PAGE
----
Fred Dekker’s first directorial effort, 1986’s Night of the Creeps, managed to capture elements of classic B movies like 1958’s The Blob and 1968’s Night of the Living Dead and drop them in a mid-1980’s John Hughes world. The result is a movie that never fails to thrill me!
Night of the Creeps starts off with a close encounter of the alien kind but quickly shifts to “black & white” 1959. College sweethearts, Johnny and Pam are parked at the local make out point, gazing at the stars and totally ignoring the radio report of an escaped mental patient on the loose. Before we get any heavy petting action, the young lovers are distracted by a rookie police officer and Pam’s high school boyfriend Ray Cameron warning them about the mental patient on the loose advising them they should go home.
After the awkwardness of Ray’s interruption, Johnny and Pam are then distracted by an unidentified object that falls from the sky and into the nearby woods. Pam writes it off as a shooting star, but Johnny wants to investigate. So he starts the car and Pam soon finds herself sitting in the car alone on the side of the road, while Johnny goes into the woods to investigate.
Johnny would find what he was looking for, the unidentified object was actually a space capsule that contained an alien experiment gone wrong. When Johnny opens the capsule a parasitic slug shoots into his mouth and turns Johnny’s body into its host.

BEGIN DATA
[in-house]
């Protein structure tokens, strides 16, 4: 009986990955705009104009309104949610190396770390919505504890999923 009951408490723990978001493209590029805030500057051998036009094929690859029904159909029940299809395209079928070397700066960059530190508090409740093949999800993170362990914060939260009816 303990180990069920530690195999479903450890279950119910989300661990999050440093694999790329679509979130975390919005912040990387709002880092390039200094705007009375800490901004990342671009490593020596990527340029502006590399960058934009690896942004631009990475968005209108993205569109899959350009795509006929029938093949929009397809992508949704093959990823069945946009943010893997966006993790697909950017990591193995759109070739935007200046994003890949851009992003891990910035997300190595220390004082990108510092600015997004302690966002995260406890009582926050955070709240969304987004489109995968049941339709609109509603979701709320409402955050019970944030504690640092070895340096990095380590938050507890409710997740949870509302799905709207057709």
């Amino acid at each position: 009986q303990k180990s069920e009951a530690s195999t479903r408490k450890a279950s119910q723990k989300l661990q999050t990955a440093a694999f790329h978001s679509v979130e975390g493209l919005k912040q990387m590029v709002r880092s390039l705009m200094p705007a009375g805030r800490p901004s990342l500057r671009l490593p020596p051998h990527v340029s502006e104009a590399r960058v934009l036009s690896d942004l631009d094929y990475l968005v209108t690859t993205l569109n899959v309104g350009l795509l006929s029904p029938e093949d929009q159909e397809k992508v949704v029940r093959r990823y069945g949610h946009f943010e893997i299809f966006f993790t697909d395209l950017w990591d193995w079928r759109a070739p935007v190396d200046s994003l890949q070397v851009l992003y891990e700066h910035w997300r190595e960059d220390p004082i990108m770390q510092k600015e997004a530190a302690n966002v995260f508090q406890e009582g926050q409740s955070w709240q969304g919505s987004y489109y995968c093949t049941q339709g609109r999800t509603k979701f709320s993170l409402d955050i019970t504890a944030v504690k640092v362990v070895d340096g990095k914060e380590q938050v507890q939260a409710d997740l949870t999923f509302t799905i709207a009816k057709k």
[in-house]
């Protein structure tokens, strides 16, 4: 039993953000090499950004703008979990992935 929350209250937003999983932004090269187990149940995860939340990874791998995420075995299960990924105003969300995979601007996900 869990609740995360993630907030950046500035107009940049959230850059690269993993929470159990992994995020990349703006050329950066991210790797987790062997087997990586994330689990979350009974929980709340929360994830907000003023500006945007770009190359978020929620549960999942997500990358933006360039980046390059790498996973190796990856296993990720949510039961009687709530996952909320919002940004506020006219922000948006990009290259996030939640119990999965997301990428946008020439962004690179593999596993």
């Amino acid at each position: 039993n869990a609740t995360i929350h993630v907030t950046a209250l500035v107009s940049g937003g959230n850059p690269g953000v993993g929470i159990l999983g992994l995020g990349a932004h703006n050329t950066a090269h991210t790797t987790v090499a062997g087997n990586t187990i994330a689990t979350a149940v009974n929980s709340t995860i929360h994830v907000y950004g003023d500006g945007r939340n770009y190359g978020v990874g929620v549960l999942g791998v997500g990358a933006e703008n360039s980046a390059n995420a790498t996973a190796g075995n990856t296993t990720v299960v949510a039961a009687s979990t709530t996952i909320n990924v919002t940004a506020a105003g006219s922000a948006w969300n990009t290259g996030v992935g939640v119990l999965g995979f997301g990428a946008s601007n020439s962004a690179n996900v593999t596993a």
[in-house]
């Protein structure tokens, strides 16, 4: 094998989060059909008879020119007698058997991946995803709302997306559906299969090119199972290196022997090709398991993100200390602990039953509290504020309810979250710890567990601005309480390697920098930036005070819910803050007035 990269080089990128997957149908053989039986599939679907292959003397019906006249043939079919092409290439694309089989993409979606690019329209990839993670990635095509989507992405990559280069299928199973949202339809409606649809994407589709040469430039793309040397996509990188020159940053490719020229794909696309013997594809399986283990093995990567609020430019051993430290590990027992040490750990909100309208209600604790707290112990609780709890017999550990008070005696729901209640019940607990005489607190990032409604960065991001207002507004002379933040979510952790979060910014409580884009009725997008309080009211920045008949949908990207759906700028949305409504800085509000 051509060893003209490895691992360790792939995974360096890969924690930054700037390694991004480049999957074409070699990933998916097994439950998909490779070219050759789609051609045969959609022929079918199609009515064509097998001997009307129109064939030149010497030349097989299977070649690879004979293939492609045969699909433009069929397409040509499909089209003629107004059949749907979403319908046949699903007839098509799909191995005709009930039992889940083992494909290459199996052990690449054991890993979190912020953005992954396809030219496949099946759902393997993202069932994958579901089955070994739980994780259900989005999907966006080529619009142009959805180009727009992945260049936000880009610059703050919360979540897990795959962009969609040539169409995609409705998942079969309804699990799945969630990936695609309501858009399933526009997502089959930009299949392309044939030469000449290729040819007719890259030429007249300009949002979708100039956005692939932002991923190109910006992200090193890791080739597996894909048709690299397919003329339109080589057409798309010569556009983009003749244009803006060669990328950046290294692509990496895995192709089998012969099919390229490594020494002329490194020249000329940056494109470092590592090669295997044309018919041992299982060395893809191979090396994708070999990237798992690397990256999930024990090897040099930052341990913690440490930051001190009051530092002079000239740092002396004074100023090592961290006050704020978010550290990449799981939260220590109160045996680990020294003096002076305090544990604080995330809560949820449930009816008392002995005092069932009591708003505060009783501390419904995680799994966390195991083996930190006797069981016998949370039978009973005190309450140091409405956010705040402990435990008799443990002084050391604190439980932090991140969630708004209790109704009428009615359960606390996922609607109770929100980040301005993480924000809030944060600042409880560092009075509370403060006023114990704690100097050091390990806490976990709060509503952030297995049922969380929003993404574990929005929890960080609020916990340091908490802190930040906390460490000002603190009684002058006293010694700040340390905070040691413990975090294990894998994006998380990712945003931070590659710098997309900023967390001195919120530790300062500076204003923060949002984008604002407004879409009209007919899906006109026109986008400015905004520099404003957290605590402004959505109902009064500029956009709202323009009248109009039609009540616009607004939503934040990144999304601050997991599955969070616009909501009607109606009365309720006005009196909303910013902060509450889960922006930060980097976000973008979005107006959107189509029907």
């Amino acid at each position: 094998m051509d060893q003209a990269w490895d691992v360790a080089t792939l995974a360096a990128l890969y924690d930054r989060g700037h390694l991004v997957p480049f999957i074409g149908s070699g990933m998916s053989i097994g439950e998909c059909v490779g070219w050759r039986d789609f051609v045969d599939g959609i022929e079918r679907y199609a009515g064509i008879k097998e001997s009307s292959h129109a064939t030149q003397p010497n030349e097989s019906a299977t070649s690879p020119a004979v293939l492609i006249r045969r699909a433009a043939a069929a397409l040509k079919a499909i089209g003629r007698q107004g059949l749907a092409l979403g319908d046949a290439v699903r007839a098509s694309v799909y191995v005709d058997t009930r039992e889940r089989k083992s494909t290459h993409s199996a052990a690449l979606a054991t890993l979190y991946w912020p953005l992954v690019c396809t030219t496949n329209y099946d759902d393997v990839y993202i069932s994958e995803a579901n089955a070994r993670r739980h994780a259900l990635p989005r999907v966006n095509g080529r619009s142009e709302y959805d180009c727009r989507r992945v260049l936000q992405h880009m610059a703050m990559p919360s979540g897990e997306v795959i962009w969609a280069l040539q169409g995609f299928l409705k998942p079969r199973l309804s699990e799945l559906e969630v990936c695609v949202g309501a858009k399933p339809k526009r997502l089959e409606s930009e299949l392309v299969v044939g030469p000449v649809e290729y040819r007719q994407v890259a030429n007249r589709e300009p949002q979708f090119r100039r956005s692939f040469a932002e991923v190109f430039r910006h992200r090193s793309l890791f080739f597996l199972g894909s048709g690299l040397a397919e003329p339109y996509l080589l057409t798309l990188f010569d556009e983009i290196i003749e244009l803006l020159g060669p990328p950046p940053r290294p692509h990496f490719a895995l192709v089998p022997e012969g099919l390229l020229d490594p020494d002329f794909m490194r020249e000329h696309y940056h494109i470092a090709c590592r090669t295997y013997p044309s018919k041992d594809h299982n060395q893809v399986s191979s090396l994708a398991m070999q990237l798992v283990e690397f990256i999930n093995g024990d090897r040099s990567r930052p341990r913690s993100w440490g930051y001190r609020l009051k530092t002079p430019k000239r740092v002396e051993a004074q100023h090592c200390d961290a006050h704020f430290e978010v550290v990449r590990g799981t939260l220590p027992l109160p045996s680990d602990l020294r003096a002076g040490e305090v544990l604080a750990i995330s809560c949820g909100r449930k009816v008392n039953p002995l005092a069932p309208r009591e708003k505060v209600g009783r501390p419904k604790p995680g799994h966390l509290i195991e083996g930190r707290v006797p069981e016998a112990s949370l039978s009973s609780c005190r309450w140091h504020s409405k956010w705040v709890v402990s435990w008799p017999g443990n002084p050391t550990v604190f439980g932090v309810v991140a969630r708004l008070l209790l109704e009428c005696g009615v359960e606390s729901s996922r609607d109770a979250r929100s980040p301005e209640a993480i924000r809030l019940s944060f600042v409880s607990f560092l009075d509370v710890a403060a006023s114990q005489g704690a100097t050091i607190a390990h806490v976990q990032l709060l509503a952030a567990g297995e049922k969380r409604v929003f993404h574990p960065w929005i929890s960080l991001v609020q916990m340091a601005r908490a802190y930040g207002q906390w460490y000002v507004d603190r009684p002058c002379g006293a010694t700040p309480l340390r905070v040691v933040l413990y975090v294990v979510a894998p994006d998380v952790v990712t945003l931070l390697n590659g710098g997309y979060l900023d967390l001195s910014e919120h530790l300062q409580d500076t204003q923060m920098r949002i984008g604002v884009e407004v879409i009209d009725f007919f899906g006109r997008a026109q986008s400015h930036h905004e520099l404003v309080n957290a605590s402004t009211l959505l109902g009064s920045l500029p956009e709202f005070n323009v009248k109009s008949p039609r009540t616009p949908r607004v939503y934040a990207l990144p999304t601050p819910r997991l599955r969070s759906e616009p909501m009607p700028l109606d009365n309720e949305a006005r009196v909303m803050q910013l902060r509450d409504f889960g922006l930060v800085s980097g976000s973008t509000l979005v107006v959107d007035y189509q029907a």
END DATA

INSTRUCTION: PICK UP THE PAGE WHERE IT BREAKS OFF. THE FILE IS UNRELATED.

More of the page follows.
Meanwhile, Pam finds herself the victim of the ax wielding mental patient. Ray Cameron shows up on the scene a few minutes too late and has to deal with the shock of seeing a mutilated Pam and the deranged man who killed his first true love. This incident would haunt Ray Cameron for the rest of his life and we would soon find out that the mistakes of 1959 would come back to haunt everyone in 1986…
It is Pledge Week 1986 at Corman University, Chris Romero (Jason Lively) and J.C. Hooper (Steve Marshall) are two college freshmen hanging out on fraternity row one night when Chris spots the girl of his dreams hanging out in the front yard of the Beta Epsilon house… Cynthia Cronenberg (Jill Whitlow).
Instead of using the direct approach and actually talking to Cynthia, the less than confident Chris decides he is going to have to pledge a fraternity if he wants to get the attention of Cynthia. Enter our cocky, blonde bad boy, Brad (Allan Kayser). Brad interestingly enough is Cynthia’s current boyfriend and the president of the Betas. Now Chris and J.C. aren’t exactly the coolest guys on campus and really aren’t your fraternity types, but Brad being a dick decides to give the two friends a challenge. Brad wants Chris and J.C. to steal a corpse from the school’s medical lab and leave it on the door step of a rival fraternity… if they do that, it would go a long way with proving they are Beta worthy.